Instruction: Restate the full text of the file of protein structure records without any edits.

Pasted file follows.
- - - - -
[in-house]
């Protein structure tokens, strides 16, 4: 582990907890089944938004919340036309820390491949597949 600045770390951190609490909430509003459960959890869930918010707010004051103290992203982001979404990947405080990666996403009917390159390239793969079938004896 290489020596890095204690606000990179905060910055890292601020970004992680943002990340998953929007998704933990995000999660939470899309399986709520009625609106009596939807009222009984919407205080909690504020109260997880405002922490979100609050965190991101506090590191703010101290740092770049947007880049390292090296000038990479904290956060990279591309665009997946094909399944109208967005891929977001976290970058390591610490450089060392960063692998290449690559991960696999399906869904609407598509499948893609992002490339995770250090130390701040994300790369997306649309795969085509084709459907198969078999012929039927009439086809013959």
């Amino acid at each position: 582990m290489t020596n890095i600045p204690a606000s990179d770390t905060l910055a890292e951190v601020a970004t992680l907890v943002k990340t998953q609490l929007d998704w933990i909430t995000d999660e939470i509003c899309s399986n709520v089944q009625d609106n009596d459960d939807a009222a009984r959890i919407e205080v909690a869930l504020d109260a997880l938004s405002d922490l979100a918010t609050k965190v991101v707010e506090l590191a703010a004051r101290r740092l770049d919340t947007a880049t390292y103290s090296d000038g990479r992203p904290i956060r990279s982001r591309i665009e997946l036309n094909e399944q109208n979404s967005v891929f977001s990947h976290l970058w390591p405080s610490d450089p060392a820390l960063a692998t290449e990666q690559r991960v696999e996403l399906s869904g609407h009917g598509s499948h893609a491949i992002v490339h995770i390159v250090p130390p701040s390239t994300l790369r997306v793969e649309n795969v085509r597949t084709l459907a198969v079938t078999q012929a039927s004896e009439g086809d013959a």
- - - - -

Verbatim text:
[in-house]
């Protein structure tokens, strides 16, 4: 582990907890089944938004919340036309820390491949597949 600045770390951190609490909430509003459960959890869930918010707010004051103290992203982001979404990947405080990666996403009917390159390239793969079938004896 290489020596890095204690606000990179905060910055890292601020970004992680943002990340998953929007998704933990995000999660939470899309399986709520009625609106009596939807009222009984919407205080909690504020109260997880405002922490979100609050965190991101506090590191703010101290740092770049947007880049390292090296000038990479904290956060990279591309665009997946094909399944109208967005891929977001976290970058390591610490450089060392960063692998290449690559991960696999399906869904609407598509499948893609992002490339995770250090130390701040994300790369997306649309795969085509084709459907198969078999012929039927009439086809013959």
């Amino acid at each position: 582990m290489t020596n890095i600045p204690a606000s990179d770390t905060l910055a890292e951190v601020a970004t992680l907890v943002k990340t998953q609490l929007d998704w933990i909430t995000d999660e939470i509003c899309s399986n709520v089944q009625d609106n009596d459960d939807a009222a009984r959890i919407e205080v909690a869930l504020d109260a997880l938004s405002d922490l979100a918010t609050k965190v991101v707010e506090l590191a703010a004051r101290r740092l770049d919340t947007a880049t390292y103290s090296d000038g990479r992203p904290i956060r990279s982001r591309i665009e997946l036309n094909e399944q109208n979404s967005v891929f977001s990947h976290l970058w390591p405080s610490d450089p060392a820390l960063a692998t290449e990666q690559r991960v696999e996403l399906s869904g609407h009917g598509s499948h893609a491949i992002v490339h995770i390159v250090p130390p701040s390239t994300l790369r997306v793969e649309n795969v085509r597949t084709l459907a198969v079938t078999q012929a039927s004896e009439g086809d013959a």